After deciding her theme, Carmen planned out a couple “Peak” poses that fit the theme. Those peak poses would be near the middle or end of class when the body is most open after all the previously themed poses. One other important thing to note is that Carmen wrote out all her sequences, every detail, so that she knew every pose would prepare the body for the next pose.
- I will try using Carmen’s ideas of major and minor themes to prepare for my class sequences.
- I will prepare peak poses ahead of time and make sure not to cue a pose that the class is not properly warmed up for.
Never Fast Never Down
Half of our time each day was spent just on hands-on adjustments with Moises. His only main rule was “Never Fast, Never Down.” This was a great way to summarize all the adjustments and how to prevent injuring our students. Moises taught that the intention of our adjustments was to help students into the “full pose.” This was very helpful because even if you do not know what to adjust in a certain pose, you can visualize where the pose is supposed to grow into, and then adjust in those directions (longer spine, deeper twist, etc). Another tip from Moises was to adjust with the whole body so that we do not tire out, instead of only relying on our arm strength. Finally, adjustments create that personal relationship with students and allows them to go to new places in a pose.
- I will commit to adjusting in someone else’s class so I can have more practice with adjusting poses I am less familiar with.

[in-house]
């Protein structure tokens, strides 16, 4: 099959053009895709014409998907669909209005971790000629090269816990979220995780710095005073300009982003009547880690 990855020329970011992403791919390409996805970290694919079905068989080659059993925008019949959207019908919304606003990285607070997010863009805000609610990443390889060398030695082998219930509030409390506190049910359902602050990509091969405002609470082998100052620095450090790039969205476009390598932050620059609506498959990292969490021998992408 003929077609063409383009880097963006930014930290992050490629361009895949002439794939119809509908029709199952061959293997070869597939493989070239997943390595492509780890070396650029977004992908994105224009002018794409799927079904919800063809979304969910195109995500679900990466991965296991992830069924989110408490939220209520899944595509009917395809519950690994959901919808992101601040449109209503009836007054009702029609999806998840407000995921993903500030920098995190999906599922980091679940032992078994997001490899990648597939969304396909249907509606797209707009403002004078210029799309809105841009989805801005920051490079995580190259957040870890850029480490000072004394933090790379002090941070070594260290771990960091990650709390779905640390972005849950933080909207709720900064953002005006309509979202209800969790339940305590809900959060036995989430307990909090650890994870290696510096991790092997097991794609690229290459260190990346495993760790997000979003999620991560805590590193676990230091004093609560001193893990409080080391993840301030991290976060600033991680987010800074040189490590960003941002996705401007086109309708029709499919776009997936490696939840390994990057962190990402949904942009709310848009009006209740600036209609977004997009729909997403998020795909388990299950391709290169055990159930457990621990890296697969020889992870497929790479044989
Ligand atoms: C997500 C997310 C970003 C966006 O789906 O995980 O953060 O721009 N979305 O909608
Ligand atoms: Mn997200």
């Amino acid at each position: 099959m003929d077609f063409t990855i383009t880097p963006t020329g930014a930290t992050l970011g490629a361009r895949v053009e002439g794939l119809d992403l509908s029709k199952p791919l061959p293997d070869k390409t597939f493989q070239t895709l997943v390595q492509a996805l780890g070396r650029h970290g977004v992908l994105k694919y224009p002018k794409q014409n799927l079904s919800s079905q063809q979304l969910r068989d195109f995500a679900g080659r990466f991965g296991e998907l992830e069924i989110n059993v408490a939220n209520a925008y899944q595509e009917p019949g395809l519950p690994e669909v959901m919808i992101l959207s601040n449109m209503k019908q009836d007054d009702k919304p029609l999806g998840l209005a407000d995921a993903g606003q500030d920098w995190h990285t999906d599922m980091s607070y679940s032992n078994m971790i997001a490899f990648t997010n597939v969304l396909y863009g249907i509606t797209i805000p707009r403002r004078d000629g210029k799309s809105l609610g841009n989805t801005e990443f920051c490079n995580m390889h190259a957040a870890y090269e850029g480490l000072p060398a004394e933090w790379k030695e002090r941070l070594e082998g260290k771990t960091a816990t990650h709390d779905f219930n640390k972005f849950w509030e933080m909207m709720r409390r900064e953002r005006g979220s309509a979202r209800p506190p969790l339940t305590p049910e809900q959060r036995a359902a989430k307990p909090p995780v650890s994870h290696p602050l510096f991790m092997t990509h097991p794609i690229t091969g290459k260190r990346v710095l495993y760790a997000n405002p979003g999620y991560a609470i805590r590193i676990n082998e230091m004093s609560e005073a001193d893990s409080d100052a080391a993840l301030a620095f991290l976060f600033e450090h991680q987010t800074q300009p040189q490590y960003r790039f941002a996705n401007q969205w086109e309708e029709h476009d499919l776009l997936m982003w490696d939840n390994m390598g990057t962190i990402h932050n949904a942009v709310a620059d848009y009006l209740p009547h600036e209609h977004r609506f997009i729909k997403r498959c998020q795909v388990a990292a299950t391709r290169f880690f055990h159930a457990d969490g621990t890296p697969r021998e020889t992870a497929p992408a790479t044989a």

- I will be better about using my entire body (foot, thigh, forearm) to adjust instead of my usual default of relying on my hands and arms.
Photo Courtesy of Marin Power Yoga
This was a side observation after spending 4 days with Carmen and Moises: my sanskrit is elementary. In my classes, I only use sanskrit for a handful of poses because I am not confident in how I pronounce the words, and I never spent time memorizing all of the poses. Carmen and Moises spoke mostly in sanskrit and it was humbling to realize that I did not know the yoga language. What is inspiring is that sanskrit is literally a common language in yoga, and that we could travel anywhere in the world, and be able to communicate and understand a yoga class if we were fluent in sanskrit. So that is good motivation and reason to study sanskrit.
- I will create sanskrit flash cards to learn all the pose names.
- I will incorporate at least one new sanskrit vocabulary word every time I teach to practice my memorization skills!